Set at the foot of two dramatic peaks of the Swiss Alps, Grindelwald is a village so lovely that it’s been used as the setting of a number of films, including many scenes in the documentary “The Alps” and “The Golden Compass,” while the surrounding mountains were used as the basis for the view of Alderaan in “Star Wars: Episode III – Revenge of the Sith.” Grindelwald particularly stands out at Christmas, with gorgeous decorations lining the streets and soaring Christmas trees packed with twinkling lights around nearly every corner. Of course, it also includes plenty of mulled wine and handcrafted goods at its holiday market stands too.
Innsbruck is a top destination in Austria surrounded by dramatic, snow-covered mountains, offering one of the most ideal settings for a Christmas market, each with its own unique vibe, from the traditional Christmas market in the Old Town to the modern Christmas market at Maria-Theresia-Strasse. The Old Town Market features numerous stalls overflowing with gingerbread, delicate ornaments made of hand-blown glass, candles, wooden toys, delectable pastries and lots of handmade arts and crafts. Sample traditional dishes such as Kiachl and a mug of Glühwein (mulled wine).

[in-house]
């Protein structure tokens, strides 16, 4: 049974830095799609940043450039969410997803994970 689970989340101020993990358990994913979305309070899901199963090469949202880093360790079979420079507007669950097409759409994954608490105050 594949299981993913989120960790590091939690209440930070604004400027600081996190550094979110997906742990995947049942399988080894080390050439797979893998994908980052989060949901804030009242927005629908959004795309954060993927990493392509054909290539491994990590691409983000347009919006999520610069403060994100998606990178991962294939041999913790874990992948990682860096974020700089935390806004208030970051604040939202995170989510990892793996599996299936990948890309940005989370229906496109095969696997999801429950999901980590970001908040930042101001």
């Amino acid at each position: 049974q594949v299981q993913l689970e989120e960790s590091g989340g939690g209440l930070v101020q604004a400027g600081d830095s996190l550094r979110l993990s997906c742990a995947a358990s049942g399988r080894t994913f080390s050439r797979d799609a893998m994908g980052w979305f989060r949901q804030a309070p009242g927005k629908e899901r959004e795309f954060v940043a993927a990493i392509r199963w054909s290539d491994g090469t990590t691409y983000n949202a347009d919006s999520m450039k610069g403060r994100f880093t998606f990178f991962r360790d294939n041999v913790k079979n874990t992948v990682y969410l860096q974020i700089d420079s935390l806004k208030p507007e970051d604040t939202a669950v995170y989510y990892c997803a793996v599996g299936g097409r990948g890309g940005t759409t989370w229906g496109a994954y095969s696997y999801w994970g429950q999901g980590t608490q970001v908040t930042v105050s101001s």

Colmar is a well-preserved 13th-century village, often referred to as “Little Venice,” for its waterways that wind through medieval streets. Here, the magic of Christmas can be experienced in its purest form. Illuminations linking the city’s multiple Christmas markets will light your way through the labyrinth of narrow streets lined with century-old half-timbered houses. Nestled in the town squares, each with its own distinct architectural features, the markets within are like mini villages, where you’ll find a multitude of passionate and enthusiastic craftsmen, chosen for the quality and the uniqueness of their products. There are also guided tours, wine tastings, traditional toy exhibitions and a host of concerts and other performances.